Life Cycle of Stars
Stars are gigantic spheres of extremely hot gases, powered by thermonuclear reactions that release an immense amount of energy. The sun in our solar system is a star and is one of many billions of stars in the universe.
The life of a star involves 4 main evolutionary stages:
- Pre-main Sequence Star
- Main Sequence Star
- Post-main Sequence Star
The animation below explains the 4 main stages a star goes through during its life cycle.
The space between the stars is not empty. It is filled with gases and dust particles referred to as interstellar medium or interstellar matter. Gases make up most of the interstellar medium with the dust accounting for a very small amount of the total mass. The gas is mostly hydrogen and the dust contains tiny grains of silicates, graphite and iron. Interstellar matter clump together to form clouds called nebulae. It is in these clouds or nebula that stars are formed.
As the dust and gas clouds become denser and acquire more mass, the gravitational interactions between the particles can overcome the outward pressures due to kinetic energy. This creates a gravitational instability and the causes a gravitational collapse of the cloud. This is when the clouds collapse into small bodies under the action of their own gravity. During the collapsing or contraction of the cloud the material at the centre of the cloud heats up due to the transfer of gravitational potential energy into thermal energy. This hot core at the centre of the collapsing cloud is called a Protostar.
Pre Main Sequence
The protostar accumulates more gas and dust increasing in density and temperature. The thermal energy generated heats up the collapsing cloud and increases the internal pressure. A point is reached where the outward force generated from the internal pressures can resist the gravitational collapse of the cloud, immense heat is generated and the protostar becomes luminous. The protostar at this point becomes a pre main sequence star.
Main Sequence Star
If the mass of the protostar exceeds about 0.08 of the sun’s mass then the gravitational contraction provides sufficient transfer of gravitational potential energy to kinetic energy for nuclear fusion. The star produces energy which makes it shine. Equilibrium is achieved between the inward gravitational force from the tremendous mass of outer layers and the outward forces from the internal pressures. The star is now on a stage of its life called the main sequences phase and is thus called a main sequence star. This is the longest phase of the star’s life and all the energy the star emits comes from the nuclear conversion of hydrogen to helium in its core. The time a star spends on the main sequence stage depends on its mass. Massive stars with enormous masses burn very brightly and use up their fuel a lot quicker and spend less time on the main sequence stage compared to less massive cooler stars. Our sun is a yellow dwarf star and will spend approximately 10,000 million years on the main sequence phase.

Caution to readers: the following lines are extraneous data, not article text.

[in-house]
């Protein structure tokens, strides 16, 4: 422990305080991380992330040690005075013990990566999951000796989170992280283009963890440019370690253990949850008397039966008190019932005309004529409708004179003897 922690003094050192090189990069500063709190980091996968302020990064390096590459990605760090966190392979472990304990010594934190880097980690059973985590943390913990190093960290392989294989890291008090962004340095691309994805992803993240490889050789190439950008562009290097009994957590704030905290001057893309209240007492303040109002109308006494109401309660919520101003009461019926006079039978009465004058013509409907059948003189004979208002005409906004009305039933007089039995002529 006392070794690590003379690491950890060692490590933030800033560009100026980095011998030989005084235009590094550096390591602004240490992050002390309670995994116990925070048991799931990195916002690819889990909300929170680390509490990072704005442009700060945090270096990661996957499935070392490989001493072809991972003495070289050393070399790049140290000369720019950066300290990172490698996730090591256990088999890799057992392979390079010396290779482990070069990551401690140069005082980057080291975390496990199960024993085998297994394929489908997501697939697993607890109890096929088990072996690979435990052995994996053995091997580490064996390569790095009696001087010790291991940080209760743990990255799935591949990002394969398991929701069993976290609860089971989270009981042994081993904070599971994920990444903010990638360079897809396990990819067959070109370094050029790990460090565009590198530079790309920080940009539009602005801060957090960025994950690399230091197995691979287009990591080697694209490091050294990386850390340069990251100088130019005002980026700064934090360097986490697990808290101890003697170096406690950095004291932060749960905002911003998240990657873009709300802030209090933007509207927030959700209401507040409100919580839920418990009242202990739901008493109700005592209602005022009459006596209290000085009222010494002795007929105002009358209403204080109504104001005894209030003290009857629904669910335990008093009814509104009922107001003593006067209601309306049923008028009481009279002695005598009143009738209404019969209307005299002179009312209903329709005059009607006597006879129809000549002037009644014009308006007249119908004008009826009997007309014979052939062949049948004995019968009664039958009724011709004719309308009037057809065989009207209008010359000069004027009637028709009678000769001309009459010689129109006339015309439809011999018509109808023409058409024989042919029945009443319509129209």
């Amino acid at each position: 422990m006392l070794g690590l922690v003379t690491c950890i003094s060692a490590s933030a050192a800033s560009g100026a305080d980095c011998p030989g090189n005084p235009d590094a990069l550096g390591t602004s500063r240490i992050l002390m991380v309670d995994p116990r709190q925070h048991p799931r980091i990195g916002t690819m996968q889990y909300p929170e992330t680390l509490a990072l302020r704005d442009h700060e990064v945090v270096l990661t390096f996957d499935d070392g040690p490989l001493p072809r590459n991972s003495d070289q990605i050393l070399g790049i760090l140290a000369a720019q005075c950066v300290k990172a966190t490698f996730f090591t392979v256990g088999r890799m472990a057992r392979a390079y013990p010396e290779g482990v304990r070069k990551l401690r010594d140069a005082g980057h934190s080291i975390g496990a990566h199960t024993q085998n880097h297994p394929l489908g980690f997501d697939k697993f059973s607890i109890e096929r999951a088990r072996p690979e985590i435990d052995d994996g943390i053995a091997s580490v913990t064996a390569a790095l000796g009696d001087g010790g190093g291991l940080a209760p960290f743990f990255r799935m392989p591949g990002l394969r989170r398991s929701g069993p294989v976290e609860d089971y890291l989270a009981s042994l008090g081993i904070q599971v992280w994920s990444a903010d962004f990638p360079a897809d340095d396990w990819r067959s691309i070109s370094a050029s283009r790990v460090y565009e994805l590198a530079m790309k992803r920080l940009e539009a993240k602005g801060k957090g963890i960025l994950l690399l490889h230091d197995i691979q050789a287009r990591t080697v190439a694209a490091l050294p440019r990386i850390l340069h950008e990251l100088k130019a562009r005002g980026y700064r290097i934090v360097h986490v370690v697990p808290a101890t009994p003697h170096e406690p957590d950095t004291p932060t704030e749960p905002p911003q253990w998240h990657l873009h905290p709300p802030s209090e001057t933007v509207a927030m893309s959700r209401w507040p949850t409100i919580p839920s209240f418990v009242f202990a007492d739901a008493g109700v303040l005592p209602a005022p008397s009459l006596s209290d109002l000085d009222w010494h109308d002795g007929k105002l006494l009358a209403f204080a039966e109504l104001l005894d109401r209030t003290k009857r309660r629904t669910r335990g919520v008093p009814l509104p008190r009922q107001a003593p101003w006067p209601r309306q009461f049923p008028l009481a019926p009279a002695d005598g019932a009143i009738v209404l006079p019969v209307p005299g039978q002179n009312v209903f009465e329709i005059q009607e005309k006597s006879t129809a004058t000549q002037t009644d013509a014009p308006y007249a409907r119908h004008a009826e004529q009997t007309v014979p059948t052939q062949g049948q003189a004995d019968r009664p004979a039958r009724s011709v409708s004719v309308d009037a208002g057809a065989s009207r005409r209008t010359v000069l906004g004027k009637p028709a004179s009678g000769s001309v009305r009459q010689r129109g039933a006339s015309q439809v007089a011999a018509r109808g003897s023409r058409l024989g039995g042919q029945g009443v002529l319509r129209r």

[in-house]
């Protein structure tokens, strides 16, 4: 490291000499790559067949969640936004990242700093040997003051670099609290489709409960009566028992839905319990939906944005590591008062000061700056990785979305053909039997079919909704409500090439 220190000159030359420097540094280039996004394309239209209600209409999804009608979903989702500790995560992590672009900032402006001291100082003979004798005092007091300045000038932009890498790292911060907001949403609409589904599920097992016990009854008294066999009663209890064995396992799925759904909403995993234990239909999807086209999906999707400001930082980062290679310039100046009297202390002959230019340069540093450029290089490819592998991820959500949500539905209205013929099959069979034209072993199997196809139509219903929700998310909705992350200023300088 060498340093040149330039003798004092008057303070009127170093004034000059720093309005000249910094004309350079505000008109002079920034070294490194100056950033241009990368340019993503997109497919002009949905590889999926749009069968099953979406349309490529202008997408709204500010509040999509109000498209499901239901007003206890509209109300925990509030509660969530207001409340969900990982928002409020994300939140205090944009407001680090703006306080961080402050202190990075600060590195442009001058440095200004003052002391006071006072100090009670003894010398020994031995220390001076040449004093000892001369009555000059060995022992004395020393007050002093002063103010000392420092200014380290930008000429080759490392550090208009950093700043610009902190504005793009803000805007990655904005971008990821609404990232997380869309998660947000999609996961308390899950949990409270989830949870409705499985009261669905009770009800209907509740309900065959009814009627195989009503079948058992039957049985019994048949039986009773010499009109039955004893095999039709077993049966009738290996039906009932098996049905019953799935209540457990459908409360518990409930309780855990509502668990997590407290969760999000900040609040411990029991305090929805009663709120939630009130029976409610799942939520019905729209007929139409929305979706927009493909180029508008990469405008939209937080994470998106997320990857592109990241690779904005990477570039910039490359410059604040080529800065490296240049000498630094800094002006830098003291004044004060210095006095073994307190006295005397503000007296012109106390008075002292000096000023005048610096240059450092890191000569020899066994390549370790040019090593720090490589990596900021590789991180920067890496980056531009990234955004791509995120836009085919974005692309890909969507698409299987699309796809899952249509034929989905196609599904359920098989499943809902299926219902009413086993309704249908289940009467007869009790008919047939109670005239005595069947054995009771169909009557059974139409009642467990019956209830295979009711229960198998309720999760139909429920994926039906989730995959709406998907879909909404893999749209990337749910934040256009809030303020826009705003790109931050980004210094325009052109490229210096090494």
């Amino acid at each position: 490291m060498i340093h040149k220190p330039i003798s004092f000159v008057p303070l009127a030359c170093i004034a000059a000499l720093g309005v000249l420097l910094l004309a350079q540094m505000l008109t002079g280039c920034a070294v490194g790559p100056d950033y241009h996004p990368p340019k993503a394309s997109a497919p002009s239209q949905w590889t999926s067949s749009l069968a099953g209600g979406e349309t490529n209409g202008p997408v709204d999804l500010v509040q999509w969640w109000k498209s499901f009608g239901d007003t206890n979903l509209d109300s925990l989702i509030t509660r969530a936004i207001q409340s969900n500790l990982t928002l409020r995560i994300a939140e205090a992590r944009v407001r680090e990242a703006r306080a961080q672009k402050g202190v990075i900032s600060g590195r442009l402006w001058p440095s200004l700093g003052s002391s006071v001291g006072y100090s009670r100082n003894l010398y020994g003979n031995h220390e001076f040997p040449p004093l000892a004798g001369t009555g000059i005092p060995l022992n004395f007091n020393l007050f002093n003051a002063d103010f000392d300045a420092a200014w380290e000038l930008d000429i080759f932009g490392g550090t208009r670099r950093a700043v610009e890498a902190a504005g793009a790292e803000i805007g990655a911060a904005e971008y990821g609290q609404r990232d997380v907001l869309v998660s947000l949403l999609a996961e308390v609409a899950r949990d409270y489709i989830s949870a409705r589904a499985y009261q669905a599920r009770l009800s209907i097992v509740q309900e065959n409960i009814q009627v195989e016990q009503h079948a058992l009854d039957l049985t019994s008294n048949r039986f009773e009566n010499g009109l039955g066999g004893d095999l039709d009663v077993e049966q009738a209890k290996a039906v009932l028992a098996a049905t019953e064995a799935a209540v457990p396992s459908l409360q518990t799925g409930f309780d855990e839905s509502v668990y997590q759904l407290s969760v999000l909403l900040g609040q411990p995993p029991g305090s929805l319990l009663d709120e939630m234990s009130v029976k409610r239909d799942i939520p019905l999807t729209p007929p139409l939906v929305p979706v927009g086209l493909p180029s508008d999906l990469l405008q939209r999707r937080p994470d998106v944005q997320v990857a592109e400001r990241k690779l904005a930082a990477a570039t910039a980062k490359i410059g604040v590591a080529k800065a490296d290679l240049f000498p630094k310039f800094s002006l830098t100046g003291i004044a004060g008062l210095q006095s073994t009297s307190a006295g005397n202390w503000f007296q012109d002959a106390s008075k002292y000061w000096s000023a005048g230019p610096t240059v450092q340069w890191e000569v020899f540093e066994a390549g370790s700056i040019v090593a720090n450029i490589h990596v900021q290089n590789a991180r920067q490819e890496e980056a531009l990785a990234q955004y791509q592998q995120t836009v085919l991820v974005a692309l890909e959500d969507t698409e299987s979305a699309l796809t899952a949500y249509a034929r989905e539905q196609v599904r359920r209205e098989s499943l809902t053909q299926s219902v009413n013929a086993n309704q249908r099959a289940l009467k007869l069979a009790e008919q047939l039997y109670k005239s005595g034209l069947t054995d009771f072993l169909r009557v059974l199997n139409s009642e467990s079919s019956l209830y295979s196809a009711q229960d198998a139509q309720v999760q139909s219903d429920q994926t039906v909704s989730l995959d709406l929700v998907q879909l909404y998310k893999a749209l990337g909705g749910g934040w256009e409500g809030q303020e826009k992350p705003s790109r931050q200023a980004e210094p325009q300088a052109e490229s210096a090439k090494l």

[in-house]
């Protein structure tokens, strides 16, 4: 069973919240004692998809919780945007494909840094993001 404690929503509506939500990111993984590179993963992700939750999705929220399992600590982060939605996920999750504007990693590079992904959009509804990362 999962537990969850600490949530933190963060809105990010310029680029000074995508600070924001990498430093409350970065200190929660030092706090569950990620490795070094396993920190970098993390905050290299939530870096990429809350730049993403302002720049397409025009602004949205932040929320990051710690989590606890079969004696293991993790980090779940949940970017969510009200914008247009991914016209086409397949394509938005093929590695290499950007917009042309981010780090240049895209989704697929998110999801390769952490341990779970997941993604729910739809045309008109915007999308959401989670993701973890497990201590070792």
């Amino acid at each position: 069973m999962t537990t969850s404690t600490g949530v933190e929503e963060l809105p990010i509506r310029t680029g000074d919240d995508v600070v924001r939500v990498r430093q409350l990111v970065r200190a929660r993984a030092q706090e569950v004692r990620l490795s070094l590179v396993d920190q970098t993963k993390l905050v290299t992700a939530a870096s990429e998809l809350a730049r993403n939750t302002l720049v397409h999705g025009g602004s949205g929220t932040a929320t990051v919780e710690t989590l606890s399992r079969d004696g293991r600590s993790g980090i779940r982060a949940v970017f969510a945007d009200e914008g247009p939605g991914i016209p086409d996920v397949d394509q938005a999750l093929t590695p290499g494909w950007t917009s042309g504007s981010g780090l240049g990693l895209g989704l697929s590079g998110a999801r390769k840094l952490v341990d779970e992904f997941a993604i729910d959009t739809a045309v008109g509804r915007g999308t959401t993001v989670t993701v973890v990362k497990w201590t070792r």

Post Main Sequence Star
Towards the end of the main sequence stage all the hydrogen in the core of the star is exhausted and transformed to inert helium. Without the hydrogen the thermonuclear reactions in the core stop and gravity compresses the core to a smaller size. Surrounding the core is a layer of hydrogen; gravitational contraction provides enough energy for nuclear fusion of the hydrogen in this layer. The outward pressure from the nuclear reaction prevents the star from collapsing and makes it expand to several hundred times its former size. Due to the expansion of the outer layers the energy from the hydrogen layer is spread over a larger surface area resulting in a lower surface temperature and a shift in the stars light output to a red wavelength. The star has now become a Red Giant.
Within the red giant further complex nuclear reactions take place at different depths. The core becomes denser and hotter and the outer layers flow out, cool and surround the core to form a planetary nebula. Over time this material disappears and the the core that remains cools to become a White Dwarf.
The development route a pre main sequence star takes depends on its mass. In order for nuclear reactions to start the star needs to exceed a certain mass. If a protostar reaches a mass less than about 0.08 the mass of our sun then the transfer of gravitational potential energy to kinetic energy during contraction is not sufficient enough for nuclear reactions. In this case the pre main sequence star becomes a brown dwarf. A brown dwarf is like an enormous planet rather than a star. It has low luminosity and cool temperatures due to the only energy source being gravitational potential energy.